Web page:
Similar, though not identical themes appear in Kary English’s “Totaled” – a story about a scientist who had worked on transhumanist technology about cybernetics, and who gets into a car crash, which results in her being “totaled,” which is to say, being deemed to require medical care in excess of her value as a human being. And so, having been totaled, she is sent to her old lab, which is tasked with using her decaying brain in the technology she invented to finish what she’d been working on.

Now sir, you may have noticed that I am only addressing the parts of this story that relate to the story itself as opposed to your interpretations of the political meanings behind it. This is mainly because I’ve noticed that people can read all sorts of political meanings into stories that the author never intended and that the political interpretations of stories tend to be as individual as readers.  That being said I had not yet read “Totaled” but if that synopsis of yours is accurate, I’m fixing to do so at my earliest convenience.

As for the story’s quality, while I’ll admit that the section’s header of “very lousy” is in this case exaggeration, I’m hard-pressed to seriously call the story Hugo-worthy. Its main drama comes from the narrator’s gradual mental disintegration as her brain reaches the six month limit of the technique being used to preserve it and succumbs to perfusion decay. This is conveyed in gradual changes to the narration style – for instance, in one of the first real indications of the impending decay, the narrator notes that “motor functions fail always first, then speech. I guess I’m luck lucky not to have, not to have any of those.” It’s moving, effective, and the same trick that Daniel Keyes won a Hugo with in 1960 for his story “Flowers for Algernon.”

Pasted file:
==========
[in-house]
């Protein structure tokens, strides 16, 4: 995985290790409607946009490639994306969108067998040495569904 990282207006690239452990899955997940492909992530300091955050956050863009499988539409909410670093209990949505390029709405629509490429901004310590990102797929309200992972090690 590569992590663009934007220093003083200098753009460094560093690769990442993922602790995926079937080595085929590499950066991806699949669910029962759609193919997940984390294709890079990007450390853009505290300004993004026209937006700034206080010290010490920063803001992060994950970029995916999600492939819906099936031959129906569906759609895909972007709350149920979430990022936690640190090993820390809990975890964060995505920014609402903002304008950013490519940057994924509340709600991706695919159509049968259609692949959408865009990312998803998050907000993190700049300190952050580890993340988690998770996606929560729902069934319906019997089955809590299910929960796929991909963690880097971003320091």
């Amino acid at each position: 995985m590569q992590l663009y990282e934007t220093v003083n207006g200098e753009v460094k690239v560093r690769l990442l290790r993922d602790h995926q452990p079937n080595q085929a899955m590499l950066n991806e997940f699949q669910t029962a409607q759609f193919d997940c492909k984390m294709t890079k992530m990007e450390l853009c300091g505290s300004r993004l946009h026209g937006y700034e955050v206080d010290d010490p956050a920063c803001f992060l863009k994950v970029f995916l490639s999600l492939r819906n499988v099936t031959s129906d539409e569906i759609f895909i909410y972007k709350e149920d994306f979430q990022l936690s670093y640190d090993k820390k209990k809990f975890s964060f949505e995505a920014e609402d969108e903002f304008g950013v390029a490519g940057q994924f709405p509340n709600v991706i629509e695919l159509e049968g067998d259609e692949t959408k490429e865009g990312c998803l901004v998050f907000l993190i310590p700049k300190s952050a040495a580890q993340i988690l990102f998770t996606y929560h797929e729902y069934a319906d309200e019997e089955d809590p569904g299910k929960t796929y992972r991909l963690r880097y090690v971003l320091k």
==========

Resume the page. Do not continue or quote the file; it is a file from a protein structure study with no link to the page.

Once agin you seem to be conflating “quality” with “originality” (for whatever quanteefihcayshun of originality you might like to prefer). While I agree that originality can lead to quality, quality need not be original, nor does originality necessarily mean good. As an example my Momma makes a mean biscuits with sausage gravy. Truth be told it aint very original, in fact the recipes done been passed down from Momma to daughter for quite a few generations with little or no change, but it damn sure is good. On the other hand my ex-wife once tried to “improve” upon the recipe by adding some “exotic and original” ingredients, and even she didn’t like it (my ex-wife I mean, my momma never tried it)